When I was much younger, about the age of the droves of recent college grads on the trail, I used to go to many stadium concerts, spending entire days or even weekends crammed shoulder-to-shoulder in the hot sun, screaming and jumping for band after band, taking leave only for brief trips out of a mosh pit to carry back as much beer as I could.
While a good concert is still one of the most effective ways to dissolve my severe social reserve, and I am not above (or below) creeping right up to the stage, I certainly have gained a newfound appreciation for those two magic words “reserved seating” as I have gotten older. So, too, was my approach to Trail Days, hands down the largest festival on the Appalachian Trail held in Damascus, VA, where I believe 2,000 attendees were expected this year (Consider that as of the 2010 census, the population of Damascus itself was only 810).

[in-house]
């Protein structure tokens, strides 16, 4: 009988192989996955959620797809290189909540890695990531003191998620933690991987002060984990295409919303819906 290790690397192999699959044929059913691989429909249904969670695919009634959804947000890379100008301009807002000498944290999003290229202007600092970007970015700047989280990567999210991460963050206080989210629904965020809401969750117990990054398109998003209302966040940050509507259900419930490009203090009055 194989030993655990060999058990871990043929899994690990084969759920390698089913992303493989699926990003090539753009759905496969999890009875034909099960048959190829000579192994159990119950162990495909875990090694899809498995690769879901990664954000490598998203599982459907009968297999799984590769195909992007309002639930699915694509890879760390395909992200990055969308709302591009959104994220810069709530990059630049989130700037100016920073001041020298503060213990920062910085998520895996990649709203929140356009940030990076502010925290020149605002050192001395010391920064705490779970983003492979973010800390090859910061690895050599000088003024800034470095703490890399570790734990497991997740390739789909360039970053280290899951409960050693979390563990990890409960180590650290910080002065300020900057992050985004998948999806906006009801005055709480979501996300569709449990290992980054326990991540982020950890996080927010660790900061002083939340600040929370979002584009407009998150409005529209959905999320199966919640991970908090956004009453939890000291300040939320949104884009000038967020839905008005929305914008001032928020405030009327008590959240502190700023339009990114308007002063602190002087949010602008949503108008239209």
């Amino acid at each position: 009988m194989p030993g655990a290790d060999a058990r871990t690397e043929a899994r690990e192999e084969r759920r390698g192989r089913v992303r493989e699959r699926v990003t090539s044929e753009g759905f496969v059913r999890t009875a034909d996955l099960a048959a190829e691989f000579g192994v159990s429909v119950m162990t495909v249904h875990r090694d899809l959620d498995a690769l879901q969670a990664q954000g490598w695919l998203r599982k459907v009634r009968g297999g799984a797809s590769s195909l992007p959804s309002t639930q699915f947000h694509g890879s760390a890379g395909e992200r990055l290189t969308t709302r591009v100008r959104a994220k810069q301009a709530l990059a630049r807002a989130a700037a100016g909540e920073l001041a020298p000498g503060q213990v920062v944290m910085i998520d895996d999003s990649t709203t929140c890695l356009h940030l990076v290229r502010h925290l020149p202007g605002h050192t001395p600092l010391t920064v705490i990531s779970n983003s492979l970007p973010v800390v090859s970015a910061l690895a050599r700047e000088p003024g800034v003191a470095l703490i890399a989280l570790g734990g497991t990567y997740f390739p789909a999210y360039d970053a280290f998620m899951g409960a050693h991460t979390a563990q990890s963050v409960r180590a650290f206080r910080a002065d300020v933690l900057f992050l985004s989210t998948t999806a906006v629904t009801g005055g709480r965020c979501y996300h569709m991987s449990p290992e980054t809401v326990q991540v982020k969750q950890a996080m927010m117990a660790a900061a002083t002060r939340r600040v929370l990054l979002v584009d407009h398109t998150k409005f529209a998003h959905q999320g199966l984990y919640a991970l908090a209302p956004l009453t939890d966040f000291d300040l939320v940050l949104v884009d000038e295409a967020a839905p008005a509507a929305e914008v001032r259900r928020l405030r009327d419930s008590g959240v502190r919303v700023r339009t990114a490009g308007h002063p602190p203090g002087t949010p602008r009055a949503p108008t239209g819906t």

While there are a few hostels and B&Bs, the majority of this crowd camps in one giant “tent city.” I have not been thrilled upon finding myself at a campsite on the trail with 30 others, so you can imagine how much enthusiasm I had for a campsite of probably a thousand or more. I also did not like the idea of leaving behind everything I own, at least for these six months on the AT, completely unguarded when I left for meals and such. Luckily, I found a camping spot at a small, church-run hostel.
If I’m being honest, I spent most of Trail Days allowing my blood glucose and my legs to recover, making just a few trips to see the vendors and live music. I was, however, incredibly excited for one particular event, and it far exceeded my expectations.